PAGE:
“Food laws are tricky. You have your individual state laws and then you have USDA regulations and then FDA regulations. Trying to understand where you fit and how you are legally required to do things can be confusing. I spent so much time running in circles trying to understand exactly how I was supposed to do things. I probably wasted six to seven months of time, which is why I now volunteer my time mentoring small food businesses. I try to be the person I needed four years ago since I now have an in-depth understanding that I did not have when I started out.”
“Winning small business of the year by my local chamber of commerce [is one of Erin’s favorite success stories], because it was voted on by other businesses in the country. So to have that respect from hundreds of other local businesses just amazes me.
[Erin’s Elderberries] has helped pay off bills and, most importantly, it’s helped me expand into retail, a larger space, and I’ve created my second business with no business loans. It also formed my scholarship program this year where I got to award the first Erin’s Elderberries scholarship to a local high school senior with a financial need. I elect to put funds back into the business to grow it, so while I can’t say “Oh, I have 15 Mercedes in the driveway”, I can say I’ve expanded my business 30-fold and started a second, completely different, business with zero debt.
I have increased my monthly sales by 450% since starting, and I have also mentored 58 small food businesses on their start-ups since 2020!
However, the biggest highlight was the opening day at the store. I never in a million years even thought of a retail shop. My proudest moment was watching my son help me cut the big giant ribbon at our ribbon-cutting ceremony.”
“I wanted people all across the country to have access to the products I made! I did look at others, but Square Online, for me, was the most user-friendly looking! I am not a tech person and never will be, so the fact that I could create something that looked nice and professional – without having to pay someone money I didn’t have – was what sealed the deal.
I love that it links to my shipping label portal. I also like that you can message customers directly through it or they can message you.”
“There were things I wanted to do or offer but I couldn’t figure out how to do it exactly at the time, such as having drop-down menus for variations or options. I didn’t know that’s what it was called at the time so I listed everything separately. But the longer you use it, the more you understand. So I fixed that over time!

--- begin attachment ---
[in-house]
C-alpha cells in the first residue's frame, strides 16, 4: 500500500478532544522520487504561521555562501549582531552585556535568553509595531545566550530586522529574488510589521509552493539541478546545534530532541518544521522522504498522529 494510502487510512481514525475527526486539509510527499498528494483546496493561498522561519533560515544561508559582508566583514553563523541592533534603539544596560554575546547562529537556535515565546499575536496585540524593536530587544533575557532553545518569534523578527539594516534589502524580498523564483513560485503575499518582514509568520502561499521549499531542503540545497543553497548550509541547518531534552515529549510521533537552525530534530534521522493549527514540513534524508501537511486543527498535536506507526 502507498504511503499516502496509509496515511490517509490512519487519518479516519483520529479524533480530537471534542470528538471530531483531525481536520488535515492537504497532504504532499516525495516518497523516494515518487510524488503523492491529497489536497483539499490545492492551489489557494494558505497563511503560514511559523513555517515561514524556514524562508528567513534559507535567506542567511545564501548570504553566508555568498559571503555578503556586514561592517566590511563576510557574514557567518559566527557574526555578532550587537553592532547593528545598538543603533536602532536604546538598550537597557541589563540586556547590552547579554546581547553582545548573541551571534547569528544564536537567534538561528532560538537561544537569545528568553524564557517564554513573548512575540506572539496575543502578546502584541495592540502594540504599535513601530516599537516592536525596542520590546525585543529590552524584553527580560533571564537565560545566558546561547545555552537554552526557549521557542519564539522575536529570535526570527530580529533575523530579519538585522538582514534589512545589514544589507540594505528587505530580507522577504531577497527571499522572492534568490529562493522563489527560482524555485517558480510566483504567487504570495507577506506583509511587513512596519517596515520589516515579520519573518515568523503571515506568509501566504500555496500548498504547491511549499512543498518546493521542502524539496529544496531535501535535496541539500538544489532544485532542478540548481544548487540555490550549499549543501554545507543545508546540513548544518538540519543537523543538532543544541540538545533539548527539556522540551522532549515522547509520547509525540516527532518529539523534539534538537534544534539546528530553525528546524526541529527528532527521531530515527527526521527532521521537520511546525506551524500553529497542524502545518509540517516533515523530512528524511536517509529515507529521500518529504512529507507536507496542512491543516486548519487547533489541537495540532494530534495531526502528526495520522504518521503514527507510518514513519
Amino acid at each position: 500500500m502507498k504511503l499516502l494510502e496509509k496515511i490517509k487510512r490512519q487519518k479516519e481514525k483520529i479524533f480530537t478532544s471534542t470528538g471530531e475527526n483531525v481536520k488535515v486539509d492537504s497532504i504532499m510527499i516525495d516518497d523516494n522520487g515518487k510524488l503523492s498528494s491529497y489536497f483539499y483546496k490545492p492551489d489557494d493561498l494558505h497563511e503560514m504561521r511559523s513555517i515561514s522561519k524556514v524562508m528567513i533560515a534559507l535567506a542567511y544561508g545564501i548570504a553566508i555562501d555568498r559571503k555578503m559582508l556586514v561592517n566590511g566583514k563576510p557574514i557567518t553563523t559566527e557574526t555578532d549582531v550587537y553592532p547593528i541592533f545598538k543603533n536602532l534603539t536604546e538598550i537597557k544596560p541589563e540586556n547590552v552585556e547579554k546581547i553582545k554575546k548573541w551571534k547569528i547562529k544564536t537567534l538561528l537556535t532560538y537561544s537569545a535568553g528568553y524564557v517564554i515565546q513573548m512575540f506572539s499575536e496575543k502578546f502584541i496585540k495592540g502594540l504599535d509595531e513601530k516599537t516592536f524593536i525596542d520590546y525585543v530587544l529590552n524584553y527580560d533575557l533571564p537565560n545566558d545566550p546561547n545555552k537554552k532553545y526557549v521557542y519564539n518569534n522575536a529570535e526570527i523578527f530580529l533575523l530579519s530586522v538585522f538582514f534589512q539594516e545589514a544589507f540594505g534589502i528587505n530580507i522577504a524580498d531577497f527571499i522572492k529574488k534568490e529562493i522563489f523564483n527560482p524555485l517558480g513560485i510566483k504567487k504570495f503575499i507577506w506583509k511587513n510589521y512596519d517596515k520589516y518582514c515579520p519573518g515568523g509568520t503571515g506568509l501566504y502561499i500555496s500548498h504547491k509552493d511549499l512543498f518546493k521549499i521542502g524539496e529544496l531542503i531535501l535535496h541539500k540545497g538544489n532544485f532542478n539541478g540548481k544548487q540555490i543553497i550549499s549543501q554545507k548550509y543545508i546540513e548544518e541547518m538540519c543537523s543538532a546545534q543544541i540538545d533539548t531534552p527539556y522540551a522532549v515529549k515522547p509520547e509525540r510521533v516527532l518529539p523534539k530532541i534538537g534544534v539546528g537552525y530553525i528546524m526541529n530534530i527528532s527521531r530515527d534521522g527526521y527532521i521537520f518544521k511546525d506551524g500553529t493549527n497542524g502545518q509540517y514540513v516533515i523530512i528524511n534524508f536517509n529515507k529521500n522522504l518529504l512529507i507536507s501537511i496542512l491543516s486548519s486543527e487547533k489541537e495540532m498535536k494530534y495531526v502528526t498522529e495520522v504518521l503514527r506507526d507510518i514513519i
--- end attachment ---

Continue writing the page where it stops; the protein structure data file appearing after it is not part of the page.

The biggest thing I have been wanting is a customer-based subscription service sign-up. Currently, you have to create a subscription and send the sign-up link to the customer. They can’t just go on your website and sign up for an auto-ship every month or three months. I have to use a totally different platform/company for our subscription boxes. We all know the less clicks someone has to make, the more likely they are to checkout. A customer emailing that they want a subscription, then emailing back and forth till they pay is just not good practice. I’ve been waiting four years… hoping they will one day hear us!
The second thing is the ability to have a second “buying page” for wholesale accounts. I’d love for my wholesalers to be able to just go online and buy off my website from their account/sign-in and have it give pricing, but Square Online does not have that capability.”
“Trust your gut always, don’t question it for a second.
Look at other websites that you like using, write down those features that you really like (it takes PayPal, the formatting of pictures, it runs Instagram highlights, etc.), and use that list as you create your own website – so you don’t end up wishing you did something else.”
“My business is now basically three businesses… we have the retail shop that carries over 88 small handmade goods from local businesses, then we have EE OG – which is the elderberry and aronia manufacturing (handmade) – and now the rentable kitchen. The future of the store is to work to become the place our community wants to come to, rest, and support other businesses. For my elderberry company, my all-time goal is to land a major retailer such as Whole Foods, Trader Joe’s, Target, or Giant. I want to get my syrup to people faster and have accessibility at later times in the evening.”